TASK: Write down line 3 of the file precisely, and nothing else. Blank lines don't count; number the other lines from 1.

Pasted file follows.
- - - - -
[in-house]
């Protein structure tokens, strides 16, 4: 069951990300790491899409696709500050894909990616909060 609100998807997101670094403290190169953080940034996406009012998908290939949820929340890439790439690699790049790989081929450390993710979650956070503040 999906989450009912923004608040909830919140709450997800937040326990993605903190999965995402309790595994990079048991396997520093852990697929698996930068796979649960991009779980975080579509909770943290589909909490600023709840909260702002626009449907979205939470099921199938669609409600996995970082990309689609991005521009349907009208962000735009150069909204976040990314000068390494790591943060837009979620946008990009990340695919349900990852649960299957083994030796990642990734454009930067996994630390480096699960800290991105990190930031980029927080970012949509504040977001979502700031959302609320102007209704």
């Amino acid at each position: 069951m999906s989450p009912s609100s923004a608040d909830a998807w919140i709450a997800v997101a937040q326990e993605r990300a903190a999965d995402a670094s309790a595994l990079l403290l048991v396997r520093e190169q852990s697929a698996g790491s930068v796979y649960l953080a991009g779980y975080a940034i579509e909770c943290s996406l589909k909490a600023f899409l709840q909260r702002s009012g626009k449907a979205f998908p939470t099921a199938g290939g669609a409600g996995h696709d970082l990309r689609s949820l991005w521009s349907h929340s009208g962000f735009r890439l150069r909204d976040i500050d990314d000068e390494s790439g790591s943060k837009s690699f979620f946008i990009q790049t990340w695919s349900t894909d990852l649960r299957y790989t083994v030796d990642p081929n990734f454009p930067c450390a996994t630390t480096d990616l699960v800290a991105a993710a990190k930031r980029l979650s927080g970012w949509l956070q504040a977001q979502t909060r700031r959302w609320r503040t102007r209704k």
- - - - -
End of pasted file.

């Amino acid at each position: 069951m999906s989450p009912s609100s923004a608040d909830a998807w919140i709450a997800v997101a937040q326990e993605r990300a903190a999965d995402a670094s309790a595994l990079l403290l048991v396997r520093e190169q852990s697929a698996g790491s930068v796979y649960l953080a991009g779980y975080a940034i579509e909770c943290s996406l589909k909490a600023f899409l709840q909260r702002s009012g626009k449907a979205f998908p939470t099921a199938g290939g669609a409600g996995h696709d970082l990309r689609s949820l991005w521009s349907h929340s009208g962000f735009r890439l150069r909204d976040i500050d990314d000068e390494s790439g790591s943060k837009s690699f979620f946008i990009q790049t990340w695919s349900t894909d990852l649960r299957y790989t083994v030796d990642p081929n990734f454009p930067c450390a996994t630390t480096d990616l699960v800290a991105a993710a990190k930031r980029l979650s927080g970012w949509l956070q504040a977001q979502t909060r700031r959302w609320r503040t102007r209704k």